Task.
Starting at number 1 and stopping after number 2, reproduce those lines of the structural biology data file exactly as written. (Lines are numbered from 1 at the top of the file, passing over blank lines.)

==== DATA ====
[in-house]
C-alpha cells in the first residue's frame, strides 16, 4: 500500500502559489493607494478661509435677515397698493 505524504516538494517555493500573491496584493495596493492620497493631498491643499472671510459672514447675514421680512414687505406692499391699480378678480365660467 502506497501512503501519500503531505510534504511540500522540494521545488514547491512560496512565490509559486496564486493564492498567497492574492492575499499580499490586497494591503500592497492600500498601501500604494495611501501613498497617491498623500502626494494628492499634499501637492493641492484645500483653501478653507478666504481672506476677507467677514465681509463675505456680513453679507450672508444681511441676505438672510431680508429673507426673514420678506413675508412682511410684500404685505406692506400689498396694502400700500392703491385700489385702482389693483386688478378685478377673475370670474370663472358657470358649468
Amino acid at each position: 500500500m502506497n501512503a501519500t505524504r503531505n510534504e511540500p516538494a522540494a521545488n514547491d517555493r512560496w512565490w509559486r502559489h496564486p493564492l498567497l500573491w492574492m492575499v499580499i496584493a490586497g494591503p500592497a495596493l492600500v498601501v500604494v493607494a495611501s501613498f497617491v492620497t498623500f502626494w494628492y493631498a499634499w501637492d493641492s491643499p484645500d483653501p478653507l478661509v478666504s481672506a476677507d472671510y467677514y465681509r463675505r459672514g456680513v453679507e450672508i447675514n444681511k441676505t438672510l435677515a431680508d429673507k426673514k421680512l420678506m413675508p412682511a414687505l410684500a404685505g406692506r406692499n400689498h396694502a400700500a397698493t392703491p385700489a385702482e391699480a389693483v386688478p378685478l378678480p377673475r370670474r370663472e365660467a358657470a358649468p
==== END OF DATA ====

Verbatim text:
[in-house]
C-alpha cells in the first residue's frame, strides 16, 4: 500500500502559489493607494478661509435677515397698493 505524504516538494517555493500573491496584493495596493492620497493631498491643499472671510459672514447675514421680512414687505406692499391699480378678480365660467 502506497501512503501519500503531505510534504511540500522540494521545488514547491512560496512565490509559486496564486493564492498567497492574492492575499499580499490586497494591503500592497492600500498601501500604494495611501501613498497617491498623500502626494494628492499634499501637492493641492484645500483653501478653507478666504481672506476677507467677514465681509463675505456680513453679507450672508444681511441676505438672510431680508429673507426673514420678506413675508412682511410684500404685505406692506400689498396694502400700500392703491385700489385702482389693483386688478378685478377673475370670474370663472358657470358649468